Malapropisms are the main use of satire in this article. Words like “kilofrankels”, “pain-nuclei”, and “comfortrons” are clearly not scientific terms, but the author uses them to point out that people usually believe what they’re told if big, technical-sounding words are used. Pseudoscience is a defined term, yet it is a belief that is presented as scientific, but has no scientific status. Therefore, when it’s used in the article to prove that something is valid, it’s really just exaggeration and negates whatever claims were made. The article advertises that MagnaSoles heals using Terranometry, but Terranometry is a type of pseudoscience, and has no basis in fact. Many other defined terms are used falsely. “Biofeedback” and “bio flow” are both words used in science, but in the article they are used incorrectly, just to make MagnaSoles sound legitimate.
Sarcastic irony is implemented in testimonies from customers. The consumers “are hailing them as a welcome alternative to expensive, effective forms of traditional medicine.” The fact that consumers prefer MagnaSoles over “effective forms of traditional medicine” is ironic, because MagnaSoles don’t work. One customer said that after spraining her ankle and then wearing MagnaSoles for seven weeks, she was healed.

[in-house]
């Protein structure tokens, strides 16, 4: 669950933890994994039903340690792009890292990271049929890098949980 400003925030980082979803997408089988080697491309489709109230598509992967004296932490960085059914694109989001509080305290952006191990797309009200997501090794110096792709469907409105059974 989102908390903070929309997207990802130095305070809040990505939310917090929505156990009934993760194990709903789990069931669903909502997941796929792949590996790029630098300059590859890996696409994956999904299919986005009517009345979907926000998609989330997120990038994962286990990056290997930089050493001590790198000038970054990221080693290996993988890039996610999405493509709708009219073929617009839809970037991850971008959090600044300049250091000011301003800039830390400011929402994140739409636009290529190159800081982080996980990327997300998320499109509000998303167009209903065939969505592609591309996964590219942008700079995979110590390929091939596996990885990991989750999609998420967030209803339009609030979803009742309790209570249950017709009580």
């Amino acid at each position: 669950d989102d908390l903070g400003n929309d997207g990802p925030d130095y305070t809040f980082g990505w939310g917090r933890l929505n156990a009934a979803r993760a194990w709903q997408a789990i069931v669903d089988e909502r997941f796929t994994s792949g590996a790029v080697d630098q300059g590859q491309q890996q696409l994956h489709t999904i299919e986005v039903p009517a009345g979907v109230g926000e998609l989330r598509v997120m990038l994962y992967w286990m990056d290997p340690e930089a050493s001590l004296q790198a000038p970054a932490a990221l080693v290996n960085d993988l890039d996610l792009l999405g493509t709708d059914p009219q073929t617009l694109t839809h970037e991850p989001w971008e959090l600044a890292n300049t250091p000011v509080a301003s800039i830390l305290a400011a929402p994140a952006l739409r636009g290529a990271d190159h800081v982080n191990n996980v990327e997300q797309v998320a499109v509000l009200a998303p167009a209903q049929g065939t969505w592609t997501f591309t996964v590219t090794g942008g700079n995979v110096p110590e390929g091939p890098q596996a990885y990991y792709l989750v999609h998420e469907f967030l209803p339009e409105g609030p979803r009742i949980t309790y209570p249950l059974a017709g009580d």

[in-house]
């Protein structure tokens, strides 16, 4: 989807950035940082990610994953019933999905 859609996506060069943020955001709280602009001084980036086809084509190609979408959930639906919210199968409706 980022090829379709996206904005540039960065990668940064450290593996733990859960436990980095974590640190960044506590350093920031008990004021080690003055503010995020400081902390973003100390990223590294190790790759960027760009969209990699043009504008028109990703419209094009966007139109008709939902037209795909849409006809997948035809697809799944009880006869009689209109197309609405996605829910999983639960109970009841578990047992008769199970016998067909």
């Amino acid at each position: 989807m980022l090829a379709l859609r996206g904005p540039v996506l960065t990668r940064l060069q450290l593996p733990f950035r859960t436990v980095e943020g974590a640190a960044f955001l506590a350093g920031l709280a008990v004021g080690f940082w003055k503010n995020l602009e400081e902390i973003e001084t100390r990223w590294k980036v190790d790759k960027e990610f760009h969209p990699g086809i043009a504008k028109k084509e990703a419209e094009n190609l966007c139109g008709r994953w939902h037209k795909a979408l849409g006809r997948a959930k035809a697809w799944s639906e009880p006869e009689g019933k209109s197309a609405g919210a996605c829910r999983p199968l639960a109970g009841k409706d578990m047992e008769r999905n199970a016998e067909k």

That’s ironic because she would have healed in seven weeks anyway, no matter what she wore. She just happened to be wearing MagnaSoles for those seven weeks, and so she thought they had healed her. Another testimonial included a comment about paying for the shoe inserts because they were “clearly endorsed by an intelligent-looking man in a white lab coat.” This is ironic because people will believe someone is intelligent if they are dressed a certain way, but that doesn’t mean they’re actually smart.
Hyperbole is implemented when the article advertises the shoe inserts as medicine that can cure many things besides foot pain. The article says that the inserts use reflexology to heal the entire body, though reflexology is pseudoscience. The advertisement says that MagnaSoles go further, utilizing “the healing power of crystals to re-stimulate dead foot cells with vibrational biofeedback… a process similar to that by which medicine makes people better.” This is a very apparent hyperbole, because shoe inserts will obviously not heal the body, especially if their make-up is based entirely on pseudoscience.
This mock press release is a clear parody of the way products are marketed to consumers. Irony, exaggeration, and scientific words are often used in real advertisements to convince people to buy products. The satirical strategies used in The Onion’s article are effective at exposing marketing strategies.